Metabolic Brain Disease

, Volume 33, Issue 5, pp 1733–1742 | Cite as

Neuroinflammation in acute hepatic encephalopathy rats: imaging and therapeutic effectiveness evaluation using 11C-PK11195 and 18F-DPA-714 micro-positron emission tomography

  • Song Luo
  • Xiang Kong
  • Jin Rong Wu
  • Chun Yan Wang
  • Ying Tian
  • Gang Zheng
  • Yun Yan Su
  • Guang Ming Lu
  • Long Jiang ZhangEmail author
  • Gui Fen YangEmail author
Original Article


Neuroinflammation has an important influence in pathogenesis of acute hepatic encephalopathy (AHE). 11C-PK11195 and 18F-DPA-714 targeted to translocator protein (TSPO) have potential application in positron emission tomography (PET) as a molecular probe of neuroinflammation. The aim of this study was to compare these two radiotracers and their effectiveness in detecting neuroinflammation for the imaging of AHE rat models. Furthermore, using the new radiotracer 18F-DPA-714, we analyzed the effectiveness of therapeutic treatment for neuroinflammation in AHE. First, we performed a comparative study of 11C-PK1195 and 18F-DPA-714 PET to image neuroinflammation in AHE rats induced by thioacetamide. Twenty-four rats were divided into either control group (n = 12) or AHE group (n = 12). Next, each group was subdivided depending on the radiotracer used during PET imaging (n = 6). Radiotracer uptake values encompassing the whole brain were compared. Lastly, we used the optimized tracer to monitor anti-neuroinflammation effects in AHE-induced rats. Forty-six rats were divided into four groups: [normal saline (NS) group (n = 13), minocycline (MINO) group (n = 11), dexamethasone (DEXA) group (n = 11), MINO+DEXA group (n = 11)]. 18F-DPA-714 PET was performed and the uptake values were calculated. The rotarod test, biochemical indices, and histopathological examinations were quantitatively measured and compared. AHE rats showed reduced motor ability, elevated ammonia levels, and higher liver function indices (all P < 0.05) with unchanged inflammatory factors (all P > 0.05), compared to control group. Both 11C-PK11195 and 18F-DPA-714 PET can detect neuroinflammation of AHE rats. Behavioral studies showed that MINO and/or DEXA improved the motor ability in AHE rats (P < 0.05); however, no differences were found for liver function or inflammatory markers among the four groups (all P > 0.05). The average uptake values of whole brain and multiple brain areas in the MINO+DEXA group were lower compared to all other groups (all P < 0.05), which was demonstrated by CD11b stains of microglia. Our results show that both 11C-PK11195 and 18F-DPA-714 PET can detect neuroinflammation in AHE-induced rat models. Additionally, the combined use of minocycline and dexamethasone can effectively inhibit neuroinflammation in AHE-induced rats, which can be sensitively monitored by 18F-DPA-714 PET.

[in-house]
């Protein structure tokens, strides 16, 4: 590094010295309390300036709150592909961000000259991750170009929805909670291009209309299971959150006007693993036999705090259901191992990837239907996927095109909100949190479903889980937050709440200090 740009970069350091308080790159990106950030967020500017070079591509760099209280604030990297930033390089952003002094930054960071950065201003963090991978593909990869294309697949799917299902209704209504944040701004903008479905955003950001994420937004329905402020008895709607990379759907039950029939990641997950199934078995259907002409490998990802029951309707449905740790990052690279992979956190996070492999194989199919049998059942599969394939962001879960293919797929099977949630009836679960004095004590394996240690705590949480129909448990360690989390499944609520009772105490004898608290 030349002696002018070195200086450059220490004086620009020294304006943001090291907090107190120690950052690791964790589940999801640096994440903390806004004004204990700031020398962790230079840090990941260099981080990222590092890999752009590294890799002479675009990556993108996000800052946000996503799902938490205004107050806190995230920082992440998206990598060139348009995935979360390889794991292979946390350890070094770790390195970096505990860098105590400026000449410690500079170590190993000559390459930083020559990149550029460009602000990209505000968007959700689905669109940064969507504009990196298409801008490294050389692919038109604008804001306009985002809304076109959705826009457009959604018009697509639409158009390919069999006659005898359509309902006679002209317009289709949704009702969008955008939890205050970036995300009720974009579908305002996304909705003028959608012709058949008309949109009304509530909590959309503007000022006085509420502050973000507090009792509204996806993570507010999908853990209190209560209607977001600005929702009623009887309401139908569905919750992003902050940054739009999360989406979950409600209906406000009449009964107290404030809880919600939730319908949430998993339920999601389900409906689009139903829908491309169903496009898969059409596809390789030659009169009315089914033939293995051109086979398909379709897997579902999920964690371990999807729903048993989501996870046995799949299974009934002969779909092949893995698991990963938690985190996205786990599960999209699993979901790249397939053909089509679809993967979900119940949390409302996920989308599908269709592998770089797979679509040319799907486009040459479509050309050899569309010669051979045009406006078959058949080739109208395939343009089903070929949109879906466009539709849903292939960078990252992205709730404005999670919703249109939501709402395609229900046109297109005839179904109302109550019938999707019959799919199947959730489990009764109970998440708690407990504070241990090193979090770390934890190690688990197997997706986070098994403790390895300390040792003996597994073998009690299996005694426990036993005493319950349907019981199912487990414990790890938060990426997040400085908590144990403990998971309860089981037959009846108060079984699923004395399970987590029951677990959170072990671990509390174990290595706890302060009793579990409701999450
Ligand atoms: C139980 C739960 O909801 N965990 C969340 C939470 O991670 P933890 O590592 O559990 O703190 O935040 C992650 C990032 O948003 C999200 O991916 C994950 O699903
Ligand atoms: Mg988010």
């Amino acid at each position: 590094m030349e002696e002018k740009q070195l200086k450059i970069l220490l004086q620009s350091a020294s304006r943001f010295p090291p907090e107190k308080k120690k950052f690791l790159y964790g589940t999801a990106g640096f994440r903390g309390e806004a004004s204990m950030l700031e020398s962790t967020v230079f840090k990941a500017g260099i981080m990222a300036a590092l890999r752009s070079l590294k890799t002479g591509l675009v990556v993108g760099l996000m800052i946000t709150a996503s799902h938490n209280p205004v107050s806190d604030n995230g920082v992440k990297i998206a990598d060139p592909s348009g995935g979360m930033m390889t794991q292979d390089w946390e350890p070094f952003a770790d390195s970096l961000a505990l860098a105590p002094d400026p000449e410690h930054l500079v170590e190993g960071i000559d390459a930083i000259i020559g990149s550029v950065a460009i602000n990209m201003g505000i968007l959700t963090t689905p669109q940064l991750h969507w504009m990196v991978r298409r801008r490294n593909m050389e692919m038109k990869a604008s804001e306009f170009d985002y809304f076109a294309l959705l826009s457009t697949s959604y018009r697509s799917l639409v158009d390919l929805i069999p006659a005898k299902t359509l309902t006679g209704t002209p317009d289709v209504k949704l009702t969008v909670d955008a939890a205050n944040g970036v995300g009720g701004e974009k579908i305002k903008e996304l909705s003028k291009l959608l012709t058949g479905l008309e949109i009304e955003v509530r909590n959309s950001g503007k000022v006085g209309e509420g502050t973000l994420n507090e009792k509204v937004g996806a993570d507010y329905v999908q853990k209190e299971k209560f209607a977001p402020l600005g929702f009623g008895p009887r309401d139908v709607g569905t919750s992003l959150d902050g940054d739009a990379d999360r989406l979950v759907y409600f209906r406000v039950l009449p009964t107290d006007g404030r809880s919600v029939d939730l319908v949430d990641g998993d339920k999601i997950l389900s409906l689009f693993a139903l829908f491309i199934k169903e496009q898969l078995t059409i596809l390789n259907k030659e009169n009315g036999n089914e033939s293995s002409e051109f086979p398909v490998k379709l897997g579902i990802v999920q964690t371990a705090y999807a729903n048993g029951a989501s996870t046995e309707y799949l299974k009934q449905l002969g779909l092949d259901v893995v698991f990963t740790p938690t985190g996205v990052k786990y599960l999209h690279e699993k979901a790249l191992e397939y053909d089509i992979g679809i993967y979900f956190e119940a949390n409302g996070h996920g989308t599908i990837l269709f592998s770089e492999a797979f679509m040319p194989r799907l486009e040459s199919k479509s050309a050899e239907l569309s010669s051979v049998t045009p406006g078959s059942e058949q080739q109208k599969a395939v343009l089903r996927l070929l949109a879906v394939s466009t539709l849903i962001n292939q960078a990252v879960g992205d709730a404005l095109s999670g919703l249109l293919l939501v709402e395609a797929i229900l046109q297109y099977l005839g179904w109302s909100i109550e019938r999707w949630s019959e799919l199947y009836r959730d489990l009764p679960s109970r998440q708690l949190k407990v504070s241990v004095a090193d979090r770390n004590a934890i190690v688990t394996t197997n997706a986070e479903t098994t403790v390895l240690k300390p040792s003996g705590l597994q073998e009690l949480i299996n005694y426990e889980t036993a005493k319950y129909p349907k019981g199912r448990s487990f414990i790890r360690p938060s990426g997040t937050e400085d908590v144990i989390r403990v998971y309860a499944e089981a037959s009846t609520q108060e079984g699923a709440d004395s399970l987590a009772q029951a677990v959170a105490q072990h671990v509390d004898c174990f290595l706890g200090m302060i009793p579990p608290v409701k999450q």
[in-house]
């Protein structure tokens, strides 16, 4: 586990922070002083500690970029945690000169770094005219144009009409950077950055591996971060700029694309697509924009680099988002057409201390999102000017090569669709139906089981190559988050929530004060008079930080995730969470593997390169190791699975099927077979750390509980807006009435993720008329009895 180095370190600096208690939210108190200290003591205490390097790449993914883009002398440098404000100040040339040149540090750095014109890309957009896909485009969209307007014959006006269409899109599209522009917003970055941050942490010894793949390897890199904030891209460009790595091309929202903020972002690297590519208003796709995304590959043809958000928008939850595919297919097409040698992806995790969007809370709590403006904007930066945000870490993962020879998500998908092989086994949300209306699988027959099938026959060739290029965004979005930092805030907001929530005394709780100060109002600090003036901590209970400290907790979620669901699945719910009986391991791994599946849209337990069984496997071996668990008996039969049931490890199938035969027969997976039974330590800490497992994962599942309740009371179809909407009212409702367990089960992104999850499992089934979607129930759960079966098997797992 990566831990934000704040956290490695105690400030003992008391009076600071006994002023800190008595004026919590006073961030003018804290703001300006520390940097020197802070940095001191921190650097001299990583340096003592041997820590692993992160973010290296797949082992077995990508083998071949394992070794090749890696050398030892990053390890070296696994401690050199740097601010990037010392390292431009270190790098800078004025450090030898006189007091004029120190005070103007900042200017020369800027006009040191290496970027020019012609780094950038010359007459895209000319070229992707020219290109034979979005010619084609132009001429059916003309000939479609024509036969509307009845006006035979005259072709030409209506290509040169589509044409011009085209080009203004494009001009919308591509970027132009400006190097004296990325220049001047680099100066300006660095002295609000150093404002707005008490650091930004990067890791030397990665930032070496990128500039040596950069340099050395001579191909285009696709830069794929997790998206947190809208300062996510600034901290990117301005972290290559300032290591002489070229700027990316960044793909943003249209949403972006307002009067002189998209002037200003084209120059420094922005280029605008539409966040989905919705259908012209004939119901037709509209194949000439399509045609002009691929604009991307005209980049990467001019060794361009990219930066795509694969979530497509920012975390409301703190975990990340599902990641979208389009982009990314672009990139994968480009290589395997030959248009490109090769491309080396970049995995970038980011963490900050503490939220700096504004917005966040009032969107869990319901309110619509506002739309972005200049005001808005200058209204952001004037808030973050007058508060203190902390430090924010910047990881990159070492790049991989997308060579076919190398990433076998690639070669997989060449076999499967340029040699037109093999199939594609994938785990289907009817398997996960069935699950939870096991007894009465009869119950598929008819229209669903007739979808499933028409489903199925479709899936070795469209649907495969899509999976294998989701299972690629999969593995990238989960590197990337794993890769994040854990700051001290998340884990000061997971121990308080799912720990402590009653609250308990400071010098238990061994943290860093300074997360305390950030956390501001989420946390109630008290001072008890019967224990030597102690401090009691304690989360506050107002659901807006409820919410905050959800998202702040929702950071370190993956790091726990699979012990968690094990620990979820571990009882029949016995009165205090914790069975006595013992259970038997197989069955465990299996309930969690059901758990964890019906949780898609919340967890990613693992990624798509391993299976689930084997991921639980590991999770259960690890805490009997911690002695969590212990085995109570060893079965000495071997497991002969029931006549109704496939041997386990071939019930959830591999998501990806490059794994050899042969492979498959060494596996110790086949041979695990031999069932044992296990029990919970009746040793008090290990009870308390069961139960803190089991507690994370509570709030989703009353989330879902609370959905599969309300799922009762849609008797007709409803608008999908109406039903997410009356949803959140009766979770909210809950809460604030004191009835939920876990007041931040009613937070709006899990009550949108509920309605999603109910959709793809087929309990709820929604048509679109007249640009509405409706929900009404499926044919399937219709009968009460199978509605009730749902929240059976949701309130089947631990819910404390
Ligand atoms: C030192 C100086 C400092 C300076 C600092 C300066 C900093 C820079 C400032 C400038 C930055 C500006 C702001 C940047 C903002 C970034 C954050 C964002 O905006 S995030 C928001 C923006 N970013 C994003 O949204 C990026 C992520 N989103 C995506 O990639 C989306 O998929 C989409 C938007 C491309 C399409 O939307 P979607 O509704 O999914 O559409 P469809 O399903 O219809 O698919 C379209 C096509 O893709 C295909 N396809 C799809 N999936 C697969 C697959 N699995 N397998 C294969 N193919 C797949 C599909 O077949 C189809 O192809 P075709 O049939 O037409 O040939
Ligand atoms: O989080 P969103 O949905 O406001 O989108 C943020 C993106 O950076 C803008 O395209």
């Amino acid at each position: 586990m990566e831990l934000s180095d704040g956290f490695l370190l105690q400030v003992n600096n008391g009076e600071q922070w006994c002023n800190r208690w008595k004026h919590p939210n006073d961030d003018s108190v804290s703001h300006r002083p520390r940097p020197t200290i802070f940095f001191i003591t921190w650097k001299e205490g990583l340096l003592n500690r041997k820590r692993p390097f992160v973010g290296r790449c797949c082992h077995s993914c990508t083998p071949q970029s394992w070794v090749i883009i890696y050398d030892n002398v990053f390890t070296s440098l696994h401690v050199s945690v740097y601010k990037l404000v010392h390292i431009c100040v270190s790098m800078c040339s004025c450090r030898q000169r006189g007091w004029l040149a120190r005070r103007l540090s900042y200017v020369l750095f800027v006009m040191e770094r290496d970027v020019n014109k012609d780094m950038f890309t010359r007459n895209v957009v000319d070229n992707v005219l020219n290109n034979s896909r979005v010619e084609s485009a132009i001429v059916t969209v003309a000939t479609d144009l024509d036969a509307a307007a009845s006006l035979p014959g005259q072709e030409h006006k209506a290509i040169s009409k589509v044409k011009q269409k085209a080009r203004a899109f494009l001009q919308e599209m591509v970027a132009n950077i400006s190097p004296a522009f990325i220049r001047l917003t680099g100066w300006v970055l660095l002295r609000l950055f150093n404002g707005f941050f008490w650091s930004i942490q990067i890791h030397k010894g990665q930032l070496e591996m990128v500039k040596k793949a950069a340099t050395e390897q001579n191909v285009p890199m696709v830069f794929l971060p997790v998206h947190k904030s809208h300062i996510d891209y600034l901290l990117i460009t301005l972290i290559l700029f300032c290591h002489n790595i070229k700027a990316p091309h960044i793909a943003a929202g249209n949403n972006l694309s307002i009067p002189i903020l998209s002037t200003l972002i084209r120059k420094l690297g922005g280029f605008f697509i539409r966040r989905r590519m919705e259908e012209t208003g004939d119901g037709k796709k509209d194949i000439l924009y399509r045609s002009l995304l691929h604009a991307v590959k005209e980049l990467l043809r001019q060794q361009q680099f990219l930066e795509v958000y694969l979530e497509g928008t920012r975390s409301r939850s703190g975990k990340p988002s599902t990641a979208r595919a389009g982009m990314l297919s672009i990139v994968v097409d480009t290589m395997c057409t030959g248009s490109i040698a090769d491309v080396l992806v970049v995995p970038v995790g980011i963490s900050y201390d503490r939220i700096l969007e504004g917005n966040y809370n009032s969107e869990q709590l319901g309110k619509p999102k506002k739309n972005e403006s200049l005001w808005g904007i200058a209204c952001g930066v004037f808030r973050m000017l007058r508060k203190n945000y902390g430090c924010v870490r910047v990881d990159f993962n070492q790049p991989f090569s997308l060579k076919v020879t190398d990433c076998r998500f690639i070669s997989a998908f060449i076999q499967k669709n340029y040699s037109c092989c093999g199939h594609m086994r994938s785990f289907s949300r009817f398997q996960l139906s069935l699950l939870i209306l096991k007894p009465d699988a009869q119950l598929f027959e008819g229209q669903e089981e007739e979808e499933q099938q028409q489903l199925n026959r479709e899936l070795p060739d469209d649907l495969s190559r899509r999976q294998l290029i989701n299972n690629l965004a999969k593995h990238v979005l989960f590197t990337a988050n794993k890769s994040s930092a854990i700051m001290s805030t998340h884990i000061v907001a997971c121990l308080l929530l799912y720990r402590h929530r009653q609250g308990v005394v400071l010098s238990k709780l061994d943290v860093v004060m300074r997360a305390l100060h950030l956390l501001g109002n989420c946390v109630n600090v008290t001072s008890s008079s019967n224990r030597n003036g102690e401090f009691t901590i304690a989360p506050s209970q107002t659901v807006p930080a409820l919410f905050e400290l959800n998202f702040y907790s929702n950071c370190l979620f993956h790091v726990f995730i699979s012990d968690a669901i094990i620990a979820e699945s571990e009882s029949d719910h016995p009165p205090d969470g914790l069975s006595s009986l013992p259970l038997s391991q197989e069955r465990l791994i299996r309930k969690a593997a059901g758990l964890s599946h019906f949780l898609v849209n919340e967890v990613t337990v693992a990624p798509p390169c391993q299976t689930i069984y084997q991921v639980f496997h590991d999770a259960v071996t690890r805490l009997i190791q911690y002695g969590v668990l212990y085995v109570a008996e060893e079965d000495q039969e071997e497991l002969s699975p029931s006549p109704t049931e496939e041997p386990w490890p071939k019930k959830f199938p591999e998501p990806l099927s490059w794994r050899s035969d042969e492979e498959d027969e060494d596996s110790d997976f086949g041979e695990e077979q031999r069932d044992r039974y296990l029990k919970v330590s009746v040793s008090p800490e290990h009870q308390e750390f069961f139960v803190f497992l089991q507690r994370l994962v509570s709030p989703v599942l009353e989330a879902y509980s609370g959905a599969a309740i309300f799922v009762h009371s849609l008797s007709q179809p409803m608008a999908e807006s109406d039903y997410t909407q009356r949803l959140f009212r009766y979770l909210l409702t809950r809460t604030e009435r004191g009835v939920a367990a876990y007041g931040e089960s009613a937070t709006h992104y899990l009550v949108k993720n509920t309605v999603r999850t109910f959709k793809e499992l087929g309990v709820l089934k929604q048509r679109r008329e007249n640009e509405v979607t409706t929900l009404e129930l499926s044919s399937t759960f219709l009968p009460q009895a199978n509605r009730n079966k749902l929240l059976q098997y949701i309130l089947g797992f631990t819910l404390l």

Hepatic encephalopathy Positron emission tomography Neuroinflammation Minocycline Dexamethasone 



Positron emission tomography


Acute hepatic encephalopathy


Acute liver failure


Translocator protein








Normal saline


Percentage injected dose per gram


Field of view


Regions of interest


Alanine transaminase


Aspartate transaminase




Tumor necrosis factor alpha






Standard deviation


Analysis of variance